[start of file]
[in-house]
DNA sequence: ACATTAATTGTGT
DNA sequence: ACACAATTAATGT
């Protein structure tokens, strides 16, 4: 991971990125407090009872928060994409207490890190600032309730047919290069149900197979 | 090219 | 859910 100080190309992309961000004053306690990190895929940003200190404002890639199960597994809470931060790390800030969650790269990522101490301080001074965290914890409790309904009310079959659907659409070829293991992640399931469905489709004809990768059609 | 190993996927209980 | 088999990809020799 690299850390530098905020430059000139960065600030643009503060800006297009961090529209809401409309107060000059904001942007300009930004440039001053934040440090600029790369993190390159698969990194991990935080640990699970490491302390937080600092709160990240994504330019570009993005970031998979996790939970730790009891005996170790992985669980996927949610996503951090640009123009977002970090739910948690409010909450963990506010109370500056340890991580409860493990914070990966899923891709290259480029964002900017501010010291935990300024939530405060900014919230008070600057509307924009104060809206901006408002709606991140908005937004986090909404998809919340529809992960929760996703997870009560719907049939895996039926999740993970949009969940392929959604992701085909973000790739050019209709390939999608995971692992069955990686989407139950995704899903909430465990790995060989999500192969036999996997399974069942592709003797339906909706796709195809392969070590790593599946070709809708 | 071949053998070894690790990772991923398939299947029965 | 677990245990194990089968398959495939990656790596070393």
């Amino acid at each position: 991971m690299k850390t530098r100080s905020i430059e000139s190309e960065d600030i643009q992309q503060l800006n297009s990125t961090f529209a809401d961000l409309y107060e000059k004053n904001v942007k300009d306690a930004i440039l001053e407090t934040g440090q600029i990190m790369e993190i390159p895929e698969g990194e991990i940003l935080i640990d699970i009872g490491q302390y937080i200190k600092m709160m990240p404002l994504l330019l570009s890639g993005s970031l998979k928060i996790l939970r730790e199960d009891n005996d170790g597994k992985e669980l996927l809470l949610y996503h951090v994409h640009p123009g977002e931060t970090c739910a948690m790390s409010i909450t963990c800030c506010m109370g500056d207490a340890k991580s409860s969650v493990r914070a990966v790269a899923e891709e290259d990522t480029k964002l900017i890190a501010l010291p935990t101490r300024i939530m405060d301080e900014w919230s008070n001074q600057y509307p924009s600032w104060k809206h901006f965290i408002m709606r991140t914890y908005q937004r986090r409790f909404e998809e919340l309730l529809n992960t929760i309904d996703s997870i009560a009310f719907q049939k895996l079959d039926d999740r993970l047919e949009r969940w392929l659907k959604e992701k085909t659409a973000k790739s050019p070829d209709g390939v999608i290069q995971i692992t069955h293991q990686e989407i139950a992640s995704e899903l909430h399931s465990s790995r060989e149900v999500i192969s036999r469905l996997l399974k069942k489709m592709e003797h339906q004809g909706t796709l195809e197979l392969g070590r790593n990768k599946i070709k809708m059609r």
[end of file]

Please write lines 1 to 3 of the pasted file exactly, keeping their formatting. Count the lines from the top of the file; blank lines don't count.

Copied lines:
[in-house]
DNA sequence: ACATTAATTGTGT
DNA sequence: ACACAATTAATGT